The History Channel just ran a series on the Kennedy assassination. The series raised legitimate questions - again - about a conspiracy. All we can know now about the assassination is filtered through text, the television screen, the digital interface--and sometimes, the words of a friend. A prominent local physician remembers when his mentor at Medical School was called away to examine Kennedy's body. When he returned, he tried to work as if nothing had changed, but he kept looking away and muttering to himself, "It's the damndest thing."

Then he said: "One day - one day it'll all come out."

Just another "conspiracy theory." Like Gary Webb's.

This month's Esquire has a story about Webb. He wrote articles for the San Jose Mercury News about the connections between cocaine distribution, the CIA, and the Contras. His story was well-documented but it didn't take long for the guardians of consensus reality to whack him. The truth is, he described the tip of the iceberg, but that's all he had to do to find himself surrounded, isolated, neutralized. The deep involvement of members of our government in narcotic trafficking is well documented, but when Webb tried to tell the truth, it was as if he had screamed himself awake from a nightmare and rushed to the window, only to find it nailed shut and people on the walk below who would not look up.

Besides--- guns, Contras, cocaine--who really cares?

I have explored the fun-house mirrors of the world of UFOs for years. When you brush away the cobwebs of disinformation, snake oil, mistakes, and reports of remarkable flying machines that we make ourselves, we are left with credible people telling us what they saw. Fighter pilots, intelligence agents, commercial airline pilots have told me what they or their friends encountered, that the hardware is real and flew rings around them, leaving them in the dust.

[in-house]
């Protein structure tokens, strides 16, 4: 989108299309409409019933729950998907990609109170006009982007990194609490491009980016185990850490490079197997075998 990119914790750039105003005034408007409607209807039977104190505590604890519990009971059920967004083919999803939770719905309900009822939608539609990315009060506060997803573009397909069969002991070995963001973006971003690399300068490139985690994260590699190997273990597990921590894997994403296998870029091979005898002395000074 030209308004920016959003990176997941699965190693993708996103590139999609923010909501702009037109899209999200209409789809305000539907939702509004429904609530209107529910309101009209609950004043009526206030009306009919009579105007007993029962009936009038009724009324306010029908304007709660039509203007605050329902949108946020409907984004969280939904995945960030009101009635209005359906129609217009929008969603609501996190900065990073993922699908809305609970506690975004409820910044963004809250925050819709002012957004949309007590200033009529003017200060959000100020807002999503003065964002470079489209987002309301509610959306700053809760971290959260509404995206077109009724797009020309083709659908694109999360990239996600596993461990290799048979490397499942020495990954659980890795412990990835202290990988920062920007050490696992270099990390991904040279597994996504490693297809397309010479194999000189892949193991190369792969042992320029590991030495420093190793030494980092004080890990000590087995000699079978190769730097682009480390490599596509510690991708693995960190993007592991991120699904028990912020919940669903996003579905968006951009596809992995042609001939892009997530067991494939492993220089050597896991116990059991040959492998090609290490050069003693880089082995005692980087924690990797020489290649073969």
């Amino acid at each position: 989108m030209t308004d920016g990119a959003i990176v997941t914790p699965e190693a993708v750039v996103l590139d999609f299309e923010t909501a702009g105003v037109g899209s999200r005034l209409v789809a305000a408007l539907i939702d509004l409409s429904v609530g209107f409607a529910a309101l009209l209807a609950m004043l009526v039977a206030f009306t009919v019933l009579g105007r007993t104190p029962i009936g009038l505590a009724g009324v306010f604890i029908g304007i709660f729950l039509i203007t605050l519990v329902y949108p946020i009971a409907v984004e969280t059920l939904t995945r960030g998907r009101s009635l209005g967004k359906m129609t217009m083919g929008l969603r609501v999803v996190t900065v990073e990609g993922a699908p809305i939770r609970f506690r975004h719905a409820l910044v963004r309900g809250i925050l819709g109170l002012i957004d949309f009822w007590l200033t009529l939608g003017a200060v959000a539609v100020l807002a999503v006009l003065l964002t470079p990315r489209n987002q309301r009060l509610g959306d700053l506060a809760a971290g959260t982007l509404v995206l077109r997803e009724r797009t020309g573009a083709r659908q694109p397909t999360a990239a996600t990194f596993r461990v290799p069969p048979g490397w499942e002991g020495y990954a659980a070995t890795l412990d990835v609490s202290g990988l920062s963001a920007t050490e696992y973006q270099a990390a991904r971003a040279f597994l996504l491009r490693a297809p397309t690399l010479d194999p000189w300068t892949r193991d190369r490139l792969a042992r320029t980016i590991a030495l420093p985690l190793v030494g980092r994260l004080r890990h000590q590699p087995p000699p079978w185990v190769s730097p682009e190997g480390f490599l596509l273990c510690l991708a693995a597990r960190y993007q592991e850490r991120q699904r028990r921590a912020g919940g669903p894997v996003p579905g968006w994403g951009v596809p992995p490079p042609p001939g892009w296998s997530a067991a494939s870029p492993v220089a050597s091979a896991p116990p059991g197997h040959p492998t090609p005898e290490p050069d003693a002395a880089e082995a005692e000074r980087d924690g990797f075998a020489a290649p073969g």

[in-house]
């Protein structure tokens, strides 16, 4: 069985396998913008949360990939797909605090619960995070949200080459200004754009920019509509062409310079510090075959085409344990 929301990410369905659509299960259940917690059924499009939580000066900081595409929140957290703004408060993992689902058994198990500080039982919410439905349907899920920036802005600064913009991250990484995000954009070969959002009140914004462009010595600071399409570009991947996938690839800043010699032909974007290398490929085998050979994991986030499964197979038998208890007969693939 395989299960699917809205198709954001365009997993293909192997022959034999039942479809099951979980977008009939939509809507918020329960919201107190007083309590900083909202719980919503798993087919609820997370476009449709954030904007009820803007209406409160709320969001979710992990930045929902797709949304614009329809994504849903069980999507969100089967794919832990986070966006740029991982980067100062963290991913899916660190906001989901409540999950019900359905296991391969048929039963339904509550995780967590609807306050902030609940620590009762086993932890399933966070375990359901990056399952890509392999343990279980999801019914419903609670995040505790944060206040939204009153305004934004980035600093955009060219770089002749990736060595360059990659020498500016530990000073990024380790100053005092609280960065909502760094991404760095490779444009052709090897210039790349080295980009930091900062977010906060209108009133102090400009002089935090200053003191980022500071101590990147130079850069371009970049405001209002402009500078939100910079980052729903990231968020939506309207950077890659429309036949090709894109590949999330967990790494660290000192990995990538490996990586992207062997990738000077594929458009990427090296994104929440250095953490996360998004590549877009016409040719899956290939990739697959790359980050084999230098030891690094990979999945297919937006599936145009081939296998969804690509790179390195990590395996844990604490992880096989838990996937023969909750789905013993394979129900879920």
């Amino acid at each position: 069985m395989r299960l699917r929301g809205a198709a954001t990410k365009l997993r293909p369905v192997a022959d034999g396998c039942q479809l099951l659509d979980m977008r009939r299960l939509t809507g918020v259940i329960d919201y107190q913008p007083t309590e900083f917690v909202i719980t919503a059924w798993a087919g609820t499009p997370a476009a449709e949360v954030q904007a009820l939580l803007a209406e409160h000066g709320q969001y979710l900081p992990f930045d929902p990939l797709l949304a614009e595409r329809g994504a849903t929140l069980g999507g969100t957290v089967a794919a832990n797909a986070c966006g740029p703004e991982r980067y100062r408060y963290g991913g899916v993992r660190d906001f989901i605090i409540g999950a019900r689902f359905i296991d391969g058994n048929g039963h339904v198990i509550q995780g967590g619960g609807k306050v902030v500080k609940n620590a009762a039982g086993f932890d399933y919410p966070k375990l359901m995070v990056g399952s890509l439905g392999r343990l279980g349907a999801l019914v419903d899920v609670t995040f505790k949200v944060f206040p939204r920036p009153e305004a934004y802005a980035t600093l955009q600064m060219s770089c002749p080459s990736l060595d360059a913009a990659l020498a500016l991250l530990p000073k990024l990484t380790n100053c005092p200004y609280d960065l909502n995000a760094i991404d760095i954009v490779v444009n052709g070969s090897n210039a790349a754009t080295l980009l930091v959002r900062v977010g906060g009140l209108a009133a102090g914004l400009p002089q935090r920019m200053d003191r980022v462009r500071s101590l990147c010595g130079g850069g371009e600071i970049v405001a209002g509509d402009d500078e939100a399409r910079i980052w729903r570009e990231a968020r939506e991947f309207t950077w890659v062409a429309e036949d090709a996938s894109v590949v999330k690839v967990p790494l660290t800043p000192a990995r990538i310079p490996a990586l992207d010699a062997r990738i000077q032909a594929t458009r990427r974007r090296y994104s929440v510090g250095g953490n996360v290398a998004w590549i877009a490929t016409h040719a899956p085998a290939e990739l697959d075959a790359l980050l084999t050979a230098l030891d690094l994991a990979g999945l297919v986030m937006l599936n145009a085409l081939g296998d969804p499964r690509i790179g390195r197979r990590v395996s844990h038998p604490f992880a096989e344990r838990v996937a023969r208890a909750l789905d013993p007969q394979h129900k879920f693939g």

We're a small planet on the edge of a vast spiral of stars, the center of nothing but our own perspective. All we have is our small voice. Digital media can amplify that voice or drown it out.

"The movie "Conspiracy Theory," said my hacker friend, "doesn't even come close."

As Jane Wagner said, I get more and more cynical all the time and still can't keep up. Yet we humans are meant for a deeper truth, more truth than a thousand pages of a president lying to keep a sexual affair secret. Perspective, as Alan Kay said, is worth fifty points of IQ. Sex on the Net is a sideshow, keeping our eyes on the dancing bears.

So step right up! The circus is just beginning! Elephants are on parade, clowns pour out of a tiny auto, a calliope pipes and - in the distance - we think we can hear a voice, a contrarian voice, a still small voice-- but it's only our imaginations. Isn't it?

Anyway-- who cares?

Islands in the Clickstream is a weekly column written by Richard Thieme exploring social and cultural dimensions of computer technology. Comments are welcome.

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Richard Thieme is a professional speaker, consultant, and writer focused on the impact of computer technology on individuals and organizations.

Islands in the Clickstream (c) Richard Thieme, 1998. All rights reserved.